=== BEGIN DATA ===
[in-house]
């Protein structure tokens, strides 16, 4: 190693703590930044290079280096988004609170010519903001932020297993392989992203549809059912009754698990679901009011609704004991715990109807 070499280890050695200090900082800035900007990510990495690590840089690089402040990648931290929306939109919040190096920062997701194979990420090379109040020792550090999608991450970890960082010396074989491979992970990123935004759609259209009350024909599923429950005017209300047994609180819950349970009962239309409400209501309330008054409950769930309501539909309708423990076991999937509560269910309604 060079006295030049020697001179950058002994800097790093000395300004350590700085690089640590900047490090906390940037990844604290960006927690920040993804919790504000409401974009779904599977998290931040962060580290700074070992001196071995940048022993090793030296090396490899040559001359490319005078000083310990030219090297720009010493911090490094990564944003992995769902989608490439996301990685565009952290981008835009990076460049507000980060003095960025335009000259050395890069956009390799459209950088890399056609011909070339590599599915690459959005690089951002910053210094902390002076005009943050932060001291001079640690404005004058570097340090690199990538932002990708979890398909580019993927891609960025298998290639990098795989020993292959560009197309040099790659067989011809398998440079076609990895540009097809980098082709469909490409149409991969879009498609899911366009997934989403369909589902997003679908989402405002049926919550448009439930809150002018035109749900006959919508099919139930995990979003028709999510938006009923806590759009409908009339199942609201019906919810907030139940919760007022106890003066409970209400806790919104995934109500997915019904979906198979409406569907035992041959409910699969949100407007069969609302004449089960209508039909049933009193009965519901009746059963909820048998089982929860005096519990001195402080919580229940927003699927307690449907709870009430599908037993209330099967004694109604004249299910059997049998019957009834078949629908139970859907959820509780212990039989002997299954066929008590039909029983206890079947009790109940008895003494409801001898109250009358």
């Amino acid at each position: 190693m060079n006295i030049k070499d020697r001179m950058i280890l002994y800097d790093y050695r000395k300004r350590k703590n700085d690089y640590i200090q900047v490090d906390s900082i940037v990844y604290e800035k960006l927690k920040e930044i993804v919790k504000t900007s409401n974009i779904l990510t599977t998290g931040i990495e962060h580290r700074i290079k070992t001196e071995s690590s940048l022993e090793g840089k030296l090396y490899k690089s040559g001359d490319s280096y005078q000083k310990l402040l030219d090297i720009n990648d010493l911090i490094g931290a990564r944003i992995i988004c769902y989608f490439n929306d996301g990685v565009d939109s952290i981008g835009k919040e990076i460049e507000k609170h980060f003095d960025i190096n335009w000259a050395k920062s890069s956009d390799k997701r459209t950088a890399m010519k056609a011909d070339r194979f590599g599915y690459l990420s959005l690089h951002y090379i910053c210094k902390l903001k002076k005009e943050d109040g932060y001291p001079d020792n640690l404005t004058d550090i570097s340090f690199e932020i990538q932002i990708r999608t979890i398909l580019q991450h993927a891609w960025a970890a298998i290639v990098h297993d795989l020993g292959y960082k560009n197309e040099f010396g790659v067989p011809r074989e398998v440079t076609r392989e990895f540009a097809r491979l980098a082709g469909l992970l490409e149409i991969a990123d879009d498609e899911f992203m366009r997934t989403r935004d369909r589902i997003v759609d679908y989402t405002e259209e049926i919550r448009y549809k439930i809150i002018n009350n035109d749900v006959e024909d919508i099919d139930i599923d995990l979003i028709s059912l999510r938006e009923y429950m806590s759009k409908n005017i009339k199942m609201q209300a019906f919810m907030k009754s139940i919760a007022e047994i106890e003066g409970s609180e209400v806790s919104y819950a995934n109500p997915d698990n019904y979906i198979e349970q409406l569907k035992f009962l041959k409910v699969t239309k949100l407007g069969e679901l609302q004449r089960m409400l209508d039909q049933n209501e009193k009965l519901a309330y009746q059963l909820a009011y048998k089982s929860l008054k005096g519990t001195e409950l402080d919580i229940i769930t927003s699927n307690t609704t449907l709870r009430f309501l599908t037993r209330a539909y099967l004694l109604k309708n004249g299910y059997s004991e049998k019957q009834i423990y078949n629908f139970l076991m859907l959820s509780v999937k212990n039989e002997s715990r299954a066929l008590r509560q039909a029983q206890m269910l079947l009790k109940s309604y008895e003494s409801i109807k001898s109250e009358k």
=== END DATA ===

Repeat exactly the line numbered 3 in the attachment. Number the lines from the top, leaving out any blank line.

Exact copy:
């Amino acid at each position: 190693m060079n006295i030049k070499d020697r001179m950058i280890l002994y800097d790093y050695r000395k300004r350590k703590n700085d690089y640590i200090q900047v490090d906390s900082i940037v990844y604290e800035k960006l927690k920040e930044i993804v919790k504000t900007s409401n974009i779904l990510t599977t998290g931040i990495e962060h580290r700074i290079k070992t001196e071995s690590s940048l022993e090793g840089k030296l090396y490899k690089s040559g001359d490319s280096y005078q000083k310990l402040l030219d090297i720009n990648d010493l911090i490094g931290a990564r944003i992995i988004c769902y989608f490439n929306d996301g990685v565009d939109s952290i981008g835009k919040e990076i460049e507000k609170h980060f003095d960025i190096n335009w000259a050395k920062s890069s956009d390799k997701r459209t950088a890399m010519k056609a011909d070339r194979f590599g599915y690459l990420s959005l690089h951002y090379i910053c210094k902390l903001k002076k005009e943050d109040g932060y001291p001079d020792n640690l404005t004058d550090i570097s340090f690199e932020i990538q932002i990708r999608t979890i398909l580019q991450h993927a891609w960025a970890a298998i290639v990098h297993d795989l020993g292959y960082k560009n197309e040099f010396g790659v067989p011809r074989e398998v440079t076609r392989e990895f540009a097809r491979l980098a082709g469909l992970l490409e149409i991969a990123d879009d498609e899911f992203m366009r997934t989403r935004d369909r589902i997003v759609d679908y989402t405002e259209e049926i919550r448009y549809k439930i809150i002018n009350n035109d749900v006959e024909d919508i099919d139930i599923d995990l979003i028709s059912l999510r938006e009923y429950m806590s759009k409908n005017i009339k199942m609201q209300a019906f919810m907030k009754s139940i919760a007022e047994i106890e003066g409970s609180e209400v806790s919104y819950a995934n109500p997915d698990n019904y979906i198979e349970q409406l569907k035992f009962l041959k409910v699969t239309k949100l407007g069969e679901l609302q004449r089960m409400l209508d039909q049933n209501e009193k009965l519901a309330y009746q059963l909820a009011y048998k089982s929860l008054k005096g519990t001195e409950l402080d919580i229940i769930t927003s699927n307690t609704t449907l709870r009430f309501l599908t037993r209330a539909y099967l004694l109604k309708n004249g299910y059997s004991e049998k019957q009834i423990y078949n629908f139970l076991m859907l959820s509780v999937k212990n039989e002997s715990r299954a066929l008590r509560q039909a029983q206890m269910l079947l009790k109940s309604y008895e003494s409801i109807k001898s109250e009358k």